Parliamentary Budget Officer Kevin Page released his figures today on the cost of the Canadian contribution to the war in Afghanistan. Sort of
. On a day when a major U.S. intelligence study warned that the war in Afghanistan is worsening and the situation there is in a "downward spiral", Canadians were told their government can't tell them how much their contribution to the mission will cost.
Several departments, including Foreign Affairs, the Canadian International Development Agency, the Correctional Service of Canada and Veterans Affairs, refused to turn over information to parliamentary budget officer Kevin Page about what their organizations are spending in Afghanistan. That, in turn, limited Mr. Page's attempt to determine the true cost of the mission for taxpayers.
Mr. Page released his report yesterday noting that based on the information he did receive, the government will have spent up to $18.1 billion on Afghanistan by 2011. That works out to $1,500 per Canadian household, his report said.
But that is far from the whole story, said officials in the newly created oversight office. Although the report cites a range of $13.9 billion to $18.1 billion to 2011, several relevant departments -- including Foreign Affairs and CIDA, the military's two main partners in Afghanistan -- refused to give Mr. Page's office additional figures.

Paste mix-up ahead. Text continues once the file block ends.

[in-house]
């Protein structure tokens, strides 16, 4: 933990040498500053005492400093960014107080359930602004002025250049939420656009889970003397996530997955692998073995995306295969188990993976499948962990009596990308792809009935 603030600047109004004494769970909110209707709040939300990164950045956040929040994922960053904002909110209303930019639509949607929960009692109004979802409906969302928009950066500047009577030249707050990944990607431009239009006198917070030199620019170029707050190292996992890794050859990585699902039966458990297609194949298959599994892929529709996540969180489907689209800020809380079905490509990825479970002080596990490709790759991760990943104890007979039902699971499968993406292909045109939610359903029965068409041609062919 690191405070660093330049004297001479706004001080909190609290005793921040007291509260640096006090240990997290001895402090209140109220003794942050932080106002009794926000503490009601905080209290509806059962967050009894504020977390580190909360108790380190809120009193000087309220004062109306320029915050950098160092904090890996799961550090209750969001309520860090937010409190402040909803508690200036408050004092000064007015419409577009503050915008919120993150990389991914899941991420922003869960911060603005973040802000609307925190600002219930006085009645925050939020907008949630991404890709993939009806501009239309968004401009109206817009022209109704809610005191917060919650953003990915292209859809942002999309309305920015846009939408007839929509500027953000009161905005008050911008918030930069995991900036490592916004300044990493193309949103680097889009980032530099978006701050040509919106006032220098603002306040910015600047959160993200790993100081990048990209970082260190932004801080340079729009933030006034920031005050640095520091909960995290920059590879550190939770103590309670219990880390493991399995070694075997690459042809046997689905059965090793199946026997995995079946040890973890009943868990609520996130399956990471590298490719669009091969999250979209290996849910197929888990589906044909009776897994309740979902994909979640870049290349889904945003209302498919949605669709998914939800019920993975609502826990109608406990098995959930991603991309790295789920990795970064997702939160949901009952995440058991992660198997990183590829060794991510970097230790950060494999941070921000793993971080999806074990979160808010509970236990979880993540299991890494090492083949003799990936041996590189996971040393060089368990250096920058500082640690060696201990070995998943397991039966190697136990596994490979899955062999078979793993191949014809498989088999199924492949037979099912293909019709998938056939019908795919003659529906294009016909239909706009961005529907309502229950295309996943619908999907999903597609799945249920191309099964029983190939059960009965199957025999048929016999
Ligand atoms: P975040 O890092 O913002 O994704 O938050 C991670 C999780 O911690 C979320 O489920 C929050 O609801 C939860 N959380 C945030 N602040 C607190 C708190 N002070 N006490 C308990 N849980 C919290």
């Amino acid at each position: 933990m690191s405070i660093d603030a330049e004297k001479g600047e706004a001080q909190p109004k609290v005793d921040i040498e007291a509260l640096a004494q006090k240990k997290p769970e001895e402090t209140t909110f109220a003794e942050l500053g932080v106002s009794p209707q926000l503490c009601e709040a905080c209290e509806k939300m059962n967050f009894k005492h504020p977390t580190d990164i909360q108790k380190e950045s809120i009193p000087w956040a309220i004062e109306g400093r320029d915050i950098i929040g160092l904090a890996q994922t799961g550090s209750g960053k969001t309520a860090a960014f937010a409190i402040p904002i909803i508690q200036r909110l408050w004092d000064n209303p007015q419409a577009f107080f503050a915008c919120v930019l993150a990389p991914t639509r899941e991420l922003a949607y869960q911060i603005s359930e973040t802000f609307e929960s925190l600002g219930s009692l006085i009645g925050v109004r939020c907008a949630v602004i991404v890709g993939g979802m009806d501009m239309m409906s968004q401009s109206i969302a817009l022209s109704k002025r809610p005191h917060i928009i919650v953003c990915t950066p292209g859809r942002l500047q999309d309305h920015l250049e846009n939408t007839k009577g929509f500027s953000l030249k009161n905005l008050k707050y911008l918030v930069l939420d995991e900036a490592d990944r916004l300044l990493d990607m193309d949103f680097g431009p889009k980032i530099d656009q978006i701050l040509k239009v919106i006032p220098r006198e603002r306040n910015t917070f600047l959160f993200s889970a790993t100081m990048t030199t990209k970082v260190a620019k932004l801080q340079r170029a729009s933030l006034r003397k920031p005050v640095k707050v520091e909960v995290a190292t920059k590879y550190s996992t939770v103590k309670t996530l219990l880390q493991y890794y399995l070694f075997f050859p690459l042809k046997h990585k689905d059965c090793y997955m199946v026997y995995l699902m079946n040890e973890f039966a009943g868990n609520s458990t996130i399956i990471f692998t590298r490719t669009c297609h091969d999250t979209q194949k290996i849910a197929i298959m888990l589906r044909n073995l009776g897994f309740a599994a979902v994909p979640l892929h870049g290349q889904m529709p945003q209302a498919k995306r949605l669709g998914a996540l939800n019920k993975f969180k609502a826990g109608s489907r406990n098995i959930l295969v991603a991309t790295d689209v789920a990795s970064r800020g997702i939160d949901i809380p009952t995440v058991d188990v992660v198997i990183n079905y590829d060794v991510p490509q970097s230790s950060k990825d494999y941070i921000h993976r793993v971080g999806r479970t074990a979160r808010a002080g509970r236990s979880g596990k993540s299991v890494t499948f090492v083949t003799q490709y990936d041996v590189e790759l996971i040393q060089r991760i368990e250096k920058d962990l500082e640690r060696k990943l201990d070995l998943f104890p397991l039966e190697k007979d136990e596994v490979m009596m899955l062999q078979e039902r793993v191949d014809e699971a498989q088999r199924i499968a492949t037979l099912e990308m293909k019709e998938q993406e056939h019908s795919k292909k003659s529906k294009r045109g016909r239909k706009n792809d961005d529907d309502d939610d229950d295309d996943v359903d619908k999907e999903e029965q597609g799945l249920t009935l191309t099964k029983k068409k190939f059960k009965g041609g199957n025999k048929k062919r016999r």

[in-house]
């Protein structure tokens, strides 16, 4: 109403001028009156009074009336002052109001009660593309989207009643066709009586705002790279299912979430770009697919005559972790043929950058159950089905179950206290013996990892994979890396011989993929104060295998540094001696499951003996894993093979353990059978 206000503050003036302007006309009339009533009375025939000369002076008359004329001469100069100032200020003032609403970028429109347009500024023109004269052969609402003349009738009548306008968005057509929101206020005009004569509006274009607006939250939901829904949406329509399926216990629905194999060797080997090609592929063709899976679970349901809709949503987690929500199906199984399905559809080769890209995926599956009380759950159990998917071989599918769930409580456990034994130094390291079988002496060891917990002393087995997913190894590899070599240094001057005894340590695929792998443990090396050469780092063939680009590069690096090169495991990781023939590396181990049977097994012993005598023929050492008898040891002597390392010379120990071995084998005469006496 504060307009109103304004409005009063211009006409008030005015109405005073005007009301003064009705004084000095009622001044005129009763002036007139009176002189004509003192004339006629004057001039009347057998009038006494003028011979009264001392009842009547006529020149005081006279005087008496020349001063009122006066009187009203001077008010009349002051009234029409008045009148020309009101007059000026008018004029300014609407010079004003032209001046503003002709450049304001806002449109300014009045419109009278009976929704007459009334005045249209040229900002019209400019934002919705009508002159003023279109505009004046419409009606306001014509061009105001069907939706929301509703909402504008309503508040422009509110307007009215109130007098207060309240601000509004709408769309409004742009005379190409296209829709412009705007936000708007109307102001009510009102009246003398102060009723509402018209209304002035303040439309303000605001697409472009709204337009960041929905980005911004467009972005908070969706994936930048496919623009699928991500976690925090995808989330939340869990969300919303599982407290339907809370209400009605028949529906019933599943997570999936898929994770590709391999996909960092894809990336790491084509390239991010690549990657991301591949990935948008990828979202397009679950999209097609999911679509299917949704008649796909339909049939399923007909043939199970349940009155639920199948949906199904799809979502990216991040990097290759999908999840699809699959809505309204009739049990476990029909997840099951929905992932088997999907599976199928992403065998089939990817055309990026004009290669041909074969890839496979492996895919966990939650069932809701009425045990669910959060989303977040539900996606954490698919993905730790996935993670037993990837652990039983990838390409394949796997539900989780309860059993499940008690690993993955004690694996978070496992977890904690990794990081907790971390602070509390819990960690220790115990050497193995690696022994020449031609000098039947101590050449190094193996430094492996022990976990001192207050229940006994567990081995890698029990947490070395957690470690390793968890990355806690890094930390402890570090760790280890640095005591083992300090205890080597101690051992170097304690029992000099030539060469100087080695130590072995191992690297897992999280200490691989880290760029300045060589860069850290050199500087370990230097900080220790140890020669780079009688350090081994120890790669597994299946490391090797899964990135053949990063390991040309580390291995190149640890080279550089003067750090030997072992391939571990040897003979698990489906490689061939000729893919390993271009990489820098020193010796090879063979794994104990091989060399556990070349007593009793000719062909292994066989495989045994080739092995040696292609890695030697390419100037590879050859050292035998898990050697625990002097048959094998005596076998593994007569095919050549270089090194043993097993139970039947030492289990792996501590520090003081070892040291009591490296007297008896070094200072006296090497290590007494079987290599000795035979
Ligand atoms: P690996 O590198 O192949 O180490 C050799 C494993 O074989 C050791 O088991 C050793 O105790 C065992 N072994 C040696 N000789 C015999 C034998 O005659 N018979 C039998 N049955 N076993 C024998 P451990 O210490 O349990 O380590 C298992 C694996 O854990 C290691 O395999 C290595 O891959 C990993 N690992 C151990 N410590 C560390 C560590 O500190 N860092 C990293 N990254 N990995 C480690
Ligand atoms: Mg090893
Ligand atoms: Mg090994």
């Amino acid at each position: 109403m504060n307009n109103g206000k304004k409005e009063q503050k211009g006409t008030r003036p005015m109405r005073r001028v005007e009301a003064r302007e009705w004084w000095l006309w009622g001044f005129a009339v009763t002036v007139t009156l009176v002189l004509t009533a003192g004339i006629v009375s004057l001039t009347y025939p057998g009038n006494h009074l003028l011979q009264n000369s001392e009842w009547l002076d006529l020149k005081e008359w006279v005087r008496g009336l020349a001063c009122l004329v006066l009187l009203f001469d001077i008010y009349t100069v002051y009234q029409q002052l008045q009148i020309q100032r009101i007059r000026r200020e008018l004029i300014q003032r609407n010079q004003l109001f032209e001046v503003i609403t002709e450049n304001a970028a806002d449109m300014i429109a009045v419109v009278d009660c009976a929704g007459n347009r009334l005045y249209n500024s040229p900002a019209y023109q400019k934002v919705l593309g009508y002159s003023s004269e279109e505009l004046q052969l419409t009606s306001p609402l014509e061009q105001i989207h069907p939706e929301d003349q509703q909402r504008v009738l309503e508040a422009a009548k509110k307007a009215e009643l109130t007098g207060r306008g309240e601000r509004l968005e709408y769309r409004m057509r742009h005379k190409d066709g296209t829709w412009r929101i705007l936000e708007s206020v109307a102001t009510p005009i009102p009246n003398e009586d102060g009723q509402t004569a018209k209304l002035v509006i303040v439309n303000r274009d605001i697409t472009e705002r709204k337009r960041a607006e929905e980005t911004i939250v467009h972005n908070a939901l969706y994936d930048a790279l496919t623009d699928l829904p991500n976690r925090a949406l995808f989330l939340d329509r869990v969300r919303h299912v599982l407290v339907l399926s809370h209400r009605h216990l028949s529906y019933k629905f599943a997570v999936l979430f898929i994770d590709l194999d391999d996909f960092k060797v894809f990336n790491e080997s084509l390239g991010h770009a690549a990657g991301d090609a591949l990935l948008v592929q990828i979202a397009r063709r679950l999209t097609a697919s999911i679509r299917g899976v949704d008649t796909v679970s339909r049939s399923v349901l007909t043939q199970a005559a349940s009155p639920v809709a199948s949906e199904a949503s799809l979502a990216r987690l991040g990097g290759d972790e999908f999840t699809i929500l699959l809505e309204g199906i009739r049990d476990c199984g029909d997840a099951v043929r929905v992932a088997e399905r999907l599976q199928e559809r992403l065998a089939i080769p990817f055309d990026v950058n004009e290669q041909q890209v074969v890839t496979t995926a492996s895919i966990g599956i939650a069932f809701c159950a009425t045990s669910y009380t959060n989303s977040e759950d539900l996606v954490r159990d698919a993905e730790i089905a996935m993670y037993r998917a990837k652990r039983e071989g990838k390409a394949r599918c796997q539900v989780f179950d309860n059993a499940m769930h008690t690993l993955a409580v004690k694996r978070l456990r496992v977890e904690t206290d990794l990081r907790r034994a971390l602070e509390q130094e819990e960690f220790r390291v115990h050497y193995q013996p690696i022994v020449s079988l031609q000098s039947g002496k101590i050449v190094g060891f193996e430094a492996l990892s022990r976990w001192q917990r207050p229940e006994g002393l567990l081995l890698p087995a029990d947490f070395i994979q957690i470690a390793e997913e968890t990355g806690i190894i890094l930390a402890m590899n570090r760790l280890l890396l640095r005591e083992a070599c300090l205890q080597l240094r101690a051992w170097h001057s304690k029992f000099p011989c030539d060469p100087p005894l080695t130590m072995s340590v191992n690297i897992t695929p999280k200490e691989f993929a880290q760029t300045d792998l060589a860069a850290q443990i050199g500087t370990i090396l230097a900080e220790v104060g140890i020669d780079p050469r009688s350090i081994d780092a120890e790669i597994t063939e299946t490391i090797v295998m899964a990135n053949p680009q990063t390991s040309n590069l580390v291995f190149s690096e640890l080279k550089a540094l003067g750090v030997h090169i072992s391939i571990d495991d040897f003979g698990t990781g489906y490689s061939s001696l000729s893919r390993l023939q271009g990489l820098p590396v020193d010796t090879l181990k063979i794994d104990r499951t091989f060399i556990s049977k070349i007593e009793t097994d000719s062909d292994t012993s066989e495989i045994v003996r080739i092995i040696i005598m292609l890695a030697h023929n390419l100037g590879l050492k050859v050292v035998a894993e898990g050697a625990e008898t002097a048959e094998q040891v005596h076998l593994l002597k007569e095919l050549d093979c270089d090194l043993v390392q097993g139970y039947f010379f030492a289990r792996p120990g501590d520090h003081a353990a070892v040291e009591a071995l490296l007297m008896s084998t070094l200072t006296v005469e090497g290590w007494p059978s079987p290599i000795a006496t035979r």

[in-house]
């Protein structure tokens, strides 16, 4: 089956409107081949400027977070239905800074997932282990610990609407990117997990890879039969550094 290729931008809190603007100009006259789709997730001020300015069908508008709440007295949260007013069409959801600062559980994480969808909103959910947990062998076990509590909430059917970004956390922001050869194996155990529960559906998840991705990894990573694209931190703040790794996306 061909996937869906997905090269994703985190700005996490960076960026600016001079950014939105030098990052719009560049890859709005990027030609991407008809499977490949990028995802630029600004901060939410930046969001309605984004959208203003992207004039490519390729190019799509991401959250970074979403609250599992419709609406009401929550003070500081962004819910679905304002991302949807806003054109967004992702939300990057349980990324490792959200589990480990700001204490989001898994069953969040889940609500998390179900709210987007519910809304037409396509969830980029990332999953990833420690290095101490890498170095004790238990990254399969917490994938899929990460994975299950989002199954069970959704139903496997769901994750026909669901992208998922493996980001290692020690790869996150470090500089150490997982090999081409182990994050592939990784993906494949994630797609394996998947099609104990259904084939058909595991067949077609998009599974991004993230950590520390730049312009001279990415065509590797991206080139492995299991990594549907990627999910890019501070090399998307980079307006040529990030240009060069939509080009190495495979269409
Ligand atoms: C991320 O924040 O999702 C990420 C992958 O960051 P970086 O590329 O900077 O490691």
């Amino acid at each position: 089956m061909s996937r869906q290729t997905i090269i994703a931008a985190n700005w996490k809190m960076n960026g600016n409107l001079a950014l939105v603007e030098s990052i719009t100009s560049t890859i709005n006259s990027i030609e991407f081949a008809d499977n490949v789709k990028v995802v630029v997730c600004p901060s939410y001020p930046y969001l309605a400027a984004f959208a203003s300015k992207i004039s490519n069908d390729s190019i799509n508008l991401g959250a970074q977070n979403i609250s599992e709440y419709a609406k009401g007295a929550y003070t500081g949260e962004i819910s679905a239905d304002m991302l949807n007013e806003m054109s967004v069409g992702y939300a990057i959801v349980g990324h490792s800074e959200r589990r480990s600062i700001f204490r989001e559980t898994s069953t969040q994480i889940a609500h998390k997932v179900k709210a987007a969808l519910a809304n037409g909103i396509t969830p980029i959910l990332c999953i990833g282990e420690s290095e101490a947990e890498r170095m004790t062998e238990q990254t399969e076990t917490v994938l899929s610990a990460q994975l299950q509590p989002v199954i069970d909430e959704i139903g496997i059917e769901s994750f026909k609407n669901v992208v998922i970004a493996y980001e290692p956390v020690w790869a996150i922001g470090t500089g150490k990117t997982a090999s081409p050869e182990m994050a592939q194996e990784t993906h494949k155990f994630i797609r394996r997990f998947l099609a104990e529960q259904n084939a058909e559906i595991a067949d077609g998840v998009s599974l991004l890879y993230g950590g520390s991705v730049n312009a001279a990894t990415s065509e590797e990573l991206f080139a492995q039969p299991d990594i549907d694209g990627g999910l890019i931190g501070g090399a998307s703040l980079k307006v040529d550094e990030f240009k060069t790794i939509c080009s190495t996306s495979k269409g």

Officials with Mr. Page's organization said the true cost of the mission would be significantly higher, but they couldn't say by how much.
"I think we need to do a lot in terms of transparency," Mr. Page said.
The government originally put the cost of the Afghanistan mission at around $8 billion.
It's okay, though. *WE* don't get to know how much money this war is costing Canada, but it's under control. The US Congress knows. In some cases, Congress is given Canadian information that is withheld from Canadian lawmakers. For instance, in June Congress was informed that Canada's Defence Department was going to spend up to $114 million on new howitzers, while Parliamentarians were kept in the dark on the purchase of the U.S. equipment. Similar howitzers are already in use by Canadian Forces in Afghanistan.
CUPE is, by the way, running a contest. If you were the Canadian Government, what could you do with 18 Billion Dollars
I can't quite help noticing that the Ottawa Citizen's Headline today is "Can we afford this war?"
And I can't help feeling that that question's a little late in coming. That if this is what it takes to get us to question the rightness of what we're doing there, well, as I said above, I'll take what I can get. But something has gone terribly wrong.
What could you do to make the world a better place with 18 billion dollars and one hundred Canadians